Early Years in MusicAlice Jeanette Klemptner was born in Seattle on June 11, 1914, the daughter of Russian immigrants. Her father, Dr. Louis Klemptner, was an eye-ear-nose-and-throat specialist. She went by "Jeanette" although her first name was Alice. She was named -- prophetically -- for a famous woman suffragist, Alice Paul.
She attended Mercer Grade School and Queen Anne High School. Jeanette Klemptner was precocious, entering Cornish School at 16 and later earning graduate degrees as a violin major at the University of Washington and at the American Conservatory of Music in Chicago. She was an accomplished violinist who played with the Chicago Philharmonic Orchestra and who turned a stuffy string quartet into a band of young women -- the Swingin' Strings -- who toured the country, playing blues and jazz.
During her travels, she met and married David Williams (1912-1993). In fact, she married him twice, the second time after a divorce that led David to return to school and complete his engineering degree. The couple eventually settled in Northeast Seattle with their two children, George ("Rusty") and Patty (later Kraniotis).
Entering PoliticsPolitics became Williams’s passion. She served as a precinct committee officer and in 1962 went on to chair the King County Democrats -- the first woman to head that organization or any major metropolitan party. As chair, Williams overturned sexist rules that barred a woman’s vote in caucus without backing from a male precinct committeeman.
She entered politics as a full-time career in the late 1960s, winning election to the Seattle City Council in 1969. She won four subsequent elections to the council during the next 20 years, typically taking 80 percent of the vote. She lost a sixth election in 1989 by a handful of votes to Cheryl Chow (1946-2013), daughter of her one-time ally, King County Councilmember Ruby Chow (1920-2008).
Seattle City CouncilmemberThe list of Williams's accomplishments as a 20-year councilmember is a long one and includes her work in demanding equal pay for equal work in city government. When she joined the council in 1969, there were no women in the fire department and only three in the police department. She focused on changing that.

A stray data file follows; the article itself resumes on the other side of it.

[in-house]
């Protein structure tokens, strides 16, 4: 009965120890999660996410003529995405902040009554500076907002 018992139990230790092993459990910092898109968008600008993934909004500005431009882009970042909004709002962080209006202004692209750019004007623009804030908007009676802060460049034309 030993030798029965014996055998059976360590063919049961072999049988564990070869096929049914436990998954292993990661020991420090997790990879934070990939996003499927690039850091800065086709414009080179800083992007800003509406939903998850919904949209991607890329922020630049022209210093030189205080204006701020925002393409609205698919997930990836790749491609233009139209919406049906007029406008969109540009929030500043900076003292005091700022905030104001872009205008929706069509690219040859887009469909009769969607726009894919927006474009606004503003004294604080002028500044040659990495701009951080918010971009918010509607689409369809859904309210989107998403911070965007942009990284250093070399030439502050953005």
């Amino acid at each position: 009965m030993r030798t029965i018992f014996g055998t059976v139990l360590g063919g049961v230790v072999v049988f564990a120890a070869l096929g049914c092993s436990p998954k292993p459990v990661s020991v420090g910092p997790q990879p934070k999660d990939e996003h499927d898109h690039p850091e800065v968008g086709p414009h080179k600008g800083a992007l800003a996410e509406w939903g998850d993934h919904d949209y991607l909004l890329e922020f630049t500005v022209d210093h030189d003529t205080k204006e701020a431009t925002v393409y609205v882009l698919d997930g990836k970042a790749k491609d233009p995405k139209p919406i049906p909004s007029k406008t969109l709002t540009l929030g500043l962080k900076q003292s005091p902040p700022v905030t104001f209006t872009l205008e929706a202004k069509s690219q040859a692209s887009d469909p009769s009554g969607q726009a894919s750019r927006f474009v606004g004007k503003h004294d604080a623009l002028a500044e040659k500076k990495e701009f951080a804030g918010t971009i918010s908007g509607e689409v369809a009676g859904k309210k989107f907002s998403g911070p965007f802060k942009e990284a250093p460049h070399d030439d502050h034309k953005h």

Seattle Councilmember Tom Rasmussen, who served as her legislative aide for three of her five terms in office, remembers that working for Williams was “scary but fun.” He reports, “She was very demanding and had high expectations of everyone“ (Jean Godden interview).
Nancy Helen Fischer, one of the state leaders in the women’s movement, often spoke of Jeanette’s pioneering work against discrimination in housing, recalling that she was instrumental in passing an open housing initiative that outlawed discrimination on the basis of race, sex, or sexual orientation. Rasmussen noted her commitment to equal rights for gays and lesbians: ""She fought for women's rights and the rights of gay and lesbian people long before it was acceptable, when it was a very courageous and risky thing to do" (Seattle Post-Intelligencer).
Williams, once quoted as saying, “but I AM standing up,” stood 5 foot 1 inch and sported a signature upswept hairstyle, tended by a “Miss Irene.” Her staff, Rasmussen and Lori Mayfield, once conspired to update her look. They arranged a visit with a new stylist who pruned Williams’ beehive. “When she came back, she wasn’t looking happy,” Rasmussen recalls. “We thought we would be fired” (Godden interview).